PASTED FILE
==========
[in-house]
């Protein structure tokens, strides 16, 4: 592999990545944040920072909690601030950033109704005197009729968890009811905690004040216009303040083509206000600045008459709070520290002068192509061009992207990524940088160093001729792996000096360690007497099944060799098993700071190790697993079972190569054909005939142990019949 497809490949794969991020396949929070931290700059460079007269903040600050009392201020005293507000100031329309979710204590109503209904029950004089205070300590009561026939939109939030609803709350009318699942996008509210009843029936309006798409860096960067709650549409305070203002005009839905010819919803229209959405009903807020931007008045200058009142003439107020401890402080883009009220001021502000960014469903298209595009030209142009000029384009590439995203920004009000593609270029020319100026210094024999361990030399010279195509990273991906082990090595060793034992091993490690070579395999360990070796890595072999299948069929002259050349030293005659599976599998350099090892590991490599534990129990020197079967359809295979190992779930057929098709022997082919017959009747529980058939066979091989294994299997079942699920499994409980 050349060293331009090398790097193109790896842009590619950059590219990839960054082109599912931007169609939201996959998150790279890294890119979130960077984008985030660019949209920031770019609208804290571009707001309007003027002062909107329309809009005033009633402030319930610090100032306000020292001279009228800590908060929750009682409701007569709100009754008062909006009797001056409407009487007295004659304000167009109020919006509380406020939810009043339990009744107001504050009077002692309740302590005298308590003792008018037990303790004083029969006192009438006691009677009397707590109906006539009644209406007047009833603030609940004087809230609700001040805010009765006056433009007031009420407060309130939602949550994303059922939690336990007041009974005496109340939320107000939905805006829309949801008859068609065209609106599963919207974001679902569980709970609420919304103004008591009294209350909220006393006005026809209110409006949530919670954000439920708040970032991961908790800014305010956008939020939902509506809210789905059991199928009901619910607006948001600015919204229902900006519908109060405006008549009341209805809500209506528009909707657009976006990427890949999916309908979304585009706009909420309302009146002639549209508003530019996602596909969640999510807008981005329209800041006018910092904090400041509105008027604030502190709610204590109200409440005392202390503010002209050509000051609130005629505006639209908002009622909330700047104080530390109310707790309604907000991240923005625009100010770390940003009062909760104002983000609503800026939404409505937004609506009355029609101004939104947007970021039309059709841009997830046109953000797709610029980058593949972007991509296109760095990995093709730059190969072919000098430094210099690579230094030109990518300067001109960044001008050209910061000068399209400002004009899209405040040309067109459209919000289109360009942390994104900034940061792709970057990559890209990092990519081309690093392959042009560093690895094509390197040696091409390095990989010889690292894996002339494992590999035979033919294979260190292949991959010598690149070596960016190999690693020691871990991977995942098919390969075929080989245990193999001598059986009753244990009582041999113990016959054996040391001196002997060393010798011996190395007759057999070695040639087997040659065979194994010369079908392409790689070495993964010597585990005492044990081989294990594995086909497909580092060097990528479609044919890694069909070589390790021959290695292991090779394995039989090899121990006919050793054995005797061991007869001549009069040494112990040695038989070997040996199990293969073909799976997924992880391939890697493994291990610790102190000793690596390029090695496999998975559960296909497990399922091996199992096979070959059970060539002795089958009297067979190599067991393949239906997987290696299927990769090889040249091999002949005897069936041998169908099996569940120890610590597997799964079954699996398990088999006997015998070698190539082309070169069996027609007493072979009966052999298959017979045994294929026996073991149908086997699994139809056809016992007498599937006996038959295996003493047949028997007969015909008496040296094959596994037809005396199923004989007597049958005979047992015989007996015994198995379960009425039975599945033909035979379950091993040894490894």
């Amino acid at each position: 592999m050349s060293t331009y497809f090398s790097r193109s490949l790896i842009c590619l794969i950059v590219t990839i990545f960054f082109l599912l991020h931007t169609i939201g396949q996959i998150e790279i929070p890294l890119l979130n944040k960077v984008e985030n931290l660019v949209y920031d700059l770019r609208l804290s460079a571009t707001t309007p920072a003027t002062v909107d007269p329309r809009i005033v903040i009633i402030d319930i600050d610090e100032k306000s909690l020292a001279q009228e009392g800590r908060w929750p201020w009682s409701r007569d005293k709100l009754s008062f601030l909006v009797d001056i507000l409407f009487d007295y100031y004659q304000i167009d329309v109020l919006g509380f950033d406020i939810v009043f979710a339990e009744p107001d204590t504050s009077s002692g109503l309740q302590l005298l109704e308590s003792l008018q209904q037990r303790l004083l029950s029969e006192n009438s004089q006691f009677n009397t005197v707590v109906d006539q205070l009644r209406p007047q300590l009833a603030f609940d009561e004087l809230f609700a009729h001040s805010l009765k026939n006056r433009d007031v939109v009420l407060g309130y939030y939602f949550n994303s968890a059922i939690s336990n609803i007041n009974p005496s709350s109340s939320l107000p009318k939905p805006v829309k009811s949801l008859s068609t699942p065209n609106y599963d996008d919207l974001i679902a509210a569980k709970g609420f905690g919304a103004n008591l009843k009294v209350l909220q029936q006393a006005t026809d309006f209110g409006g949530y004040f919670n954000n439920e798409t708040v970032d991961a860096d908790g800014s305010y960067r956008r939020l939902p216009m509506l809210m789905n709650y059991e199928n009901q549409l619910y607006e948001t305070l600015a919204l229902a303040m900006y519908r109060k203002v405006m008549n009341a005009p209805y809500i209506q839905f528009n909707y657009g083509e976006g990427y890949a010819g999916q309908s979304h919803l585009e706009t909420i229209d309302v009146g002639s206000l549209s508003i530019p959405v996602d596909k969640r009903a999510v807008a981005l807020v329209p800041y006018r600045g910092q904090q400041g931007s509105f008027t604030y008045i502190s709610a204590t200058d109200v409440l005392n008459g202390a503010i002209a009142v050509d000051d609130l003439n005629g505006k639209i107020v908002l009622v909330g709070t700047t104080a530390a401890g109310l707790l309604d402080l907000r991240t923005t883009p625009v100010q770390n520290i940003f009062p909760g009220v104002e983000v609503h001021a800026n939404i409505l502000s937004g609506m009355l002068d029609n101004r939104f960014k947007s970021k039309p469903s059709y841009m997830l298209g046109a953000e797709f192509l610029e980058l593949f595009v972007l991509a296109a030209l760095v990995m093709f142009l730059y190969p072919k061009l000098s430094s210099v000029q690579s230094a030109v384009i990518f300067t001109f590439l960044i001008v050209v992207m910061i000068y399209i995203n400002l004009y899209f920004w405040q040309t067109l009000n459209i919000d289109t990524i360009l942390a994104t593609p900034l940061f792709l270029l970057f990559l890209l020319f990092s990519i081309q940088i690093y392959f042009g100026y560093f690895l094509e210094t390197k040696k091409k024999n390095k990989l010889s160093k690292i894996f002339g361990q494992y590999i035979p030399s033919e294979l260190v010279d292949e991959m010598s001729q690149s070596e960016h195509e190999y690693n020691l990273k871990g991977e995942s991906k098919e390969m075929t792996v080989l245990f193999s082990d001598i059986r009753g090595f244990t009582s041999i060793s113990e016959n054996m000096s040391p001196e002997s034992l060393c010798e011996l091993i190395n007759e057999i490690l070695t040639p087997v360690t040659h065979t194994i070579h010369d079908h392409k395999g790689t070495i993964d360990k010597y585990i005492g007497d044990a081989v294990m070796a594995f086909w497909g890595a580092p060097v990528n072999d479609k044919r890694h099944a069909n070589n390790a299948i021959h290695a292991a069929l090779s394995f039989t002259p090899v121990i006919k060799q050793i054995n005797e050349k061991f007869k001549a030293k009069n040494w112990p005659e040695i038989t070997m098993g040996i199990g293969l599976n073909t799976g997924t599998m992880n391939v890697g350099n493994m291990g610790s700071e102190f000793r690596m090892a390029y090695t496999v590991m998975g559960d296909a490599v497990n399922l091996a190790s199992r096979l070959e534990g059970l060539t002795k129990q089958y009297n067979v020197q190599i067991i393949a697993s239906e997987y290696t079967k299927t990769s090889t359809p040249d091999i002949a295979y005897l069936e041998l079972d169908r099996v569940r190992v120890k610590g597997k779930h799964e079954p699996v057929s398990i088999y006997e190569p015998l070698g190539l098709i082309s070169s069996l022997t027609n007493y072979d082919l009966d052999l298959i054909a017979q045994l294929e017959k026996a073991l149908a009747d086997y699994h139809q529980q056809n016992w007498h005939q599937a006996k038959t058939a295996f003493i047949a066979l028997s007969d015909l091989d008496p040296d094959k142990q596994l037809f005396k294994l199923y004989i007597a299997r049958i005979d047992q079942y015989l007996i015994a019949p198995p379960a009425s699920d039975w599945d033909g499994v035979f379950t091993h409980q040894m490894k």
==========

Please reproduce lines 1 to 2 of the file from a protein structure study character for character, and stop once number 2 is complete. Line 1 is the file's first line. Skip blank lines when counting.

[in-house]
């Protein structure tokens, strides 16, 4: 592999990545944040920072909690601030950033109704005197009729968890009811905690004040216009303040083509206000600045008459709070520290002068192509061009992207990524940088160093001729792996000096360690007497099944060799098993700071190790697993079972190569054909005939142990019949 497809490949794969991020396949929070931290700059460079007269903040600050009392201020005293507000100031329309979710204590109503209904029950004089205070300590009561026939939109939030609803709350009318699942996008509210009843029936309006798409860096960067709650549409305070203002005009839905010819919803229209959405009903807020931007008045200058009142003439107020401890402080883009009220001021502000960014469903298209595009030209142009000029384009590439995203920004009000593609270029020319100026210094024999361990030399010279195509990273991906082990090595060793034992091993490690070579395999360990070796890595072999299948069929002259050349030293005659599976599998350099090892590991490599534990129990020197079967359809295979190992779930057929098709022997082919017959009747529980058939066979091989294994299997079942699920499994409980 050349060293331009090398790097193109790896842009590619950059590219990839960054082109599912931007169609939201996959998150790279890294890119979130960077984008985030660019949209920031770019609208804290571009707001309007003027002062909107329309809009005033009633402030319930610090100032306000020292001279009228800590908060929750009682409701007569709100009754008062909006009797001056409407009487007295004659304000167009109020919006509380406020939810009043339990009744107001504050009077002692309740302590005298308590003792008018037990303790004083029969006192009438006691009677009397707590109906006539009644209406007047009833603030609940004087809230609700001040805010009765006056433009007031009420407060309130939602949550994303059922939690336990007041009974005496109340939320107000939905805006829309949801008859068609065209609106599963919207974001679902569980709970609420919304103004008591009294209350909220006393006005026809209110409006949530919670954000439920708040970032991961908790800014305010956008939020939902509506809210789905059991199928009901619910607006948001600015919204229902900006519908109060405006008549009341209805809500209506528009909707657009976006990427890949999916309908979304585009706009909420309302009146002639549209508003530019996602596909969640999510807008981005329209800041006018910092904090400041509105008027604030502190709610204590109200409440005392202390503010002209050509000051609130005629505006639209908002009622909330700047104080530390109310707790309604907000991240923005625009100010770390940003009062909760104002983000609503800026939404409505937004609506009355029609101004939104947007970021039309059709841009997830046109953000797709610029980058593949972007991509296109760095990995093709730059190969072919000098430094210099690579230094030109990518300067001109960044001008050209910061000068399209400002004009899209405040040309067109459209919000289109360009942390994104900034940061792709970057990559890209990092990519081309690093392959042009560093690895094509390197040696091409390095990989010889690292894996002339494992590999035979033919294979260190292949991959010598690149070596960016190999690693020691871990991977995942098919390969075929080989245990193999001598059986009753244990009582041999113990016959054996040391001196002997060393010798011996190395007759057999070695040639087997040659065979194994010369079908392409790689070495993964010597585990005492044990081989294990594995086909497909580092060097990528479609044919890694069909070589390790021959290695292991090779394995039989090899121990006919050793054995005797061991007869001549009069040494112990040695038989070997040996199990293969073909799976997924992880391939890697493994291990610790102190000793690596390029090695496999998975559960296909497990399922091996199992096979070959059970060539002795089958009297067979190599067991393949239906997987290696299927990769090889040249091999002949005897069936041998169908099996569940120890610590597997799964079954699996398990088999006997015998070698190539082309070169069996027609007493072979009966052999298959017979045994294929026996073991149908086997699994139809056809016992007498599937006996038959295996003493047949028997007969015909008496040296094959596994037809005396199923004989007597049958005979047992015989007996015994198995379960009425039975599945033909035979379950091993040894490894």